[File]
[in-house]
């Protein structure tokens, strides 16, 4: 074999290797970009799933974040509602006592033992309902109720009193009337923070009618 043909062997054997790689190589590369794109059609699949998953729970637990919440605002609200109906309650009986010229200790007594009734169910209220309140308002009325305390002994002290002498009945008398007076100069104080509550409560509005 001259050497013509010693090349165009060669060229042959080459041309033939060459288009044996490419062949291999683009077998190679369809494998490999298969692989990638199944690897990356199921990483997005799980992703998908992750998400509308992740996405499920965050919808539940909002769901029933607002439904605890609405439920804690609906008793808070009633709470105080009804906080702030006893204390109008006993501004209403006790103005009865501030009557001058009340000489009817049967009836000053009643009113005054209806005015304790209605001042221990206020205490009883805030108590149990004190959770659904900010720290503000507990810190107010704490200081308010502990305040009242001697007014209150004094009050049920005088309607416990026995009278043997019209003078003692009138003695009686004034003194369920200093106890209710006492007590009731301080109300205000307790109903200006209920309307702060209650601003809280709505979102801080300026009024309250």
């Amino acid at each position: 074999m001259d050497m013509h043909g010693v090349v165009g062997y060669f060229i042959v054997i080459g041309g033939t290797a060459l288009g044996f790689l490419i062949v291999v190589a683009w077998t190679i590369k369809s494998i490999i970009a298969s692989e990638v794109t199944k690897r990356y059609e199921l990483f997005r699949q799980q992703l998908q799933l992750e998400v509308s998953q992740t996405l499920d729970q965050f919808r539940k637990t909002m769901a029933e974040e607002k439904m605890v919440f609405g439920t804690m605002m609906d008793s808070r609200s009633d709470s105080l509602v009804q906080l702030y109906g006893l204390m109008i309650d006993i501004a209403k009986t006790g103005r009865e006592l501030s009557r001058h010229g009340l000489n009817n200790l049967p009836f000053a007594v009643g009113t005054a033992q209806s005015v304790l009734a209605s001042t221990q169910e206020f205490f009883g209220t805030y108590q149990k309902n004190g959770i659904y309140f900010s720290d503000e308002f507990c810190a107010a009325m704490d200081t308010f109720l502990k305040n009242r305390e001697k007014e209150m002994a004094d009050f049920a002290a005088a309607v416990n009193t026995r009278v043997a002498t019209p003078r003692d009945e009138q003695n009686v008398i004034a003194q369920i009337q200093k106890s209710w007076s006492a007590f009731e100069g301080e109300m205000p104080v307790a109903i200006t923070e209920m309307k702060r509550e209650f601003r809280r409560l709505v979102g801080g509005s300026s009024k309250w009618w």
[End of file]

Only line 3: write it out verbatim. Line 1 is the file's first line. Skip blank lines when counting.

């Amino acid at each position: 074999m001259d050497m013509h043909g010693v090349v165009g062997y060669f060229i042959v054997i080459g041309g033939t290797a060459l288009g044996f790689l490419i062949v291999v190589a683009w077998t190679i590369k369809s494998i490999i970009a298969s692989e990638v794109t199944k690897r990356y059609e199921l990483f997005r699949q799980q992703l998908q799933l992750e998400v509308s998953q992740t996405l499920d729970q965050f919808r539940k637990t909002m769901a029933e974040e607002k439904m605890v919440f609405g439920t804690m605002m609906d008793s808070r609200s009633d709470s105080l509602v009804q906080l702030y109906g006893l204390m109008i309650d006993i501004a209403k009986t006790g103005r009865e006592l501030s009557r001058h010229g009340l000489n009817n200790l049967p009836f000053a007594v009643g009113t005054a033992q209806s005015v304790l009734a209605s001042t221990q169910e206020f205490f009883g209220t805030y108590q149990k309902n004190g959770i659904y309140f900010s720290d503000e308002f507990c810190a107010a009325m704490d200081t308010f109720l502990k305040n009242r305390e001697k007014e209150m002994a004094d009050f049920a002290a005088a309607v416990n009193t026995r009278v043997a002498t019209p003078r003692d009945e009138q003695n009686v008398i004034a003194q369920i009337q200093k106890s209710w007076s006492a007590f009731e100069g301080e109300m205000p104080v307790a109903i200006t923070e209920m309307k702060r509550e209650f601003r809280r409560l709505v979102g801080g509005s300026s009024k309250w009618w």